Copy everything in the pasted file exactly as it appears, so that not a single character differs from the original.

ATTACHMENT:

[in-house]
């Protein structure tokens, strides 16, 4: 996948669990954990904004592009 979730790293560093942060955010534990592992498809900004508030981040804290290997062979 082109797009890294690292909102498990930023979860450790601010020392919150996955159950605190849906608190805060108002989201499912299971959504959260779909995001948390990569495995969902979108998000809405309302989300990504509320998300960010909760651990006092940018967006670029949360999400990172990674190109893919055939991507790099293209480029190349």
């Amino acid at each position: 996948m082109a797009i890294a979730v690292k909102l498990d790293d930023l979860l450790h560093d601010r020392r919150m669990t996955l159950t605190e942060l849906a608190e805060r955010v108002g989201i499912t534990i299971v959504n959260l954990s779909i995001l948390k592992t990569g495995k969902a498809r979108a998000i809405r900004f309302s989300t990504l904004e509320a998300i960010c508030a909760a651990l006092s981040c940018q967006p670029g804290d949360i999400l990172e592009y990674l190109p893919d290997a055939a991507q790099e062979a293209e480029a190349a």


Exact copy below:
[in-house]
């Protein structure tokens, strides 16, 4: 996948669990954990904004592009 979730790293560093942060955010534990592992498809900004508030981040804290290997062979 082109797009890294690292909102498990930023979860450790601010020392919150996955159950605190849906608190805060108002989201499912299971959504959260779909995001948390990569495995969902979108998000809405309302989300990504509320998300960010909760651990006092940018967006670029949360999400990172990674190109893919055939991507790099293209480029190349």
């Amino acid at each position: 996948m082109a797009i890294a979730v690292k909102l498990d790293d930023l979860l450790h560093d601010r020392r919150m669990t996955l159950t605190e942060l849906a608190e805060r955010v108002g989201i499912t534990i299971v959504n959260l954990s779909i995001l948390k592992t990569g495995k969902a498809r979108a998000i809405r900004f309302s989300t990504l904004e509320a998300i960010c508030a909760a651990l006092s981040c940018q967006p670029g804290d949360i999400l990172e592009y990674l190109p893919d290997a055939a991507q790099e062979a293209e480029a190349a």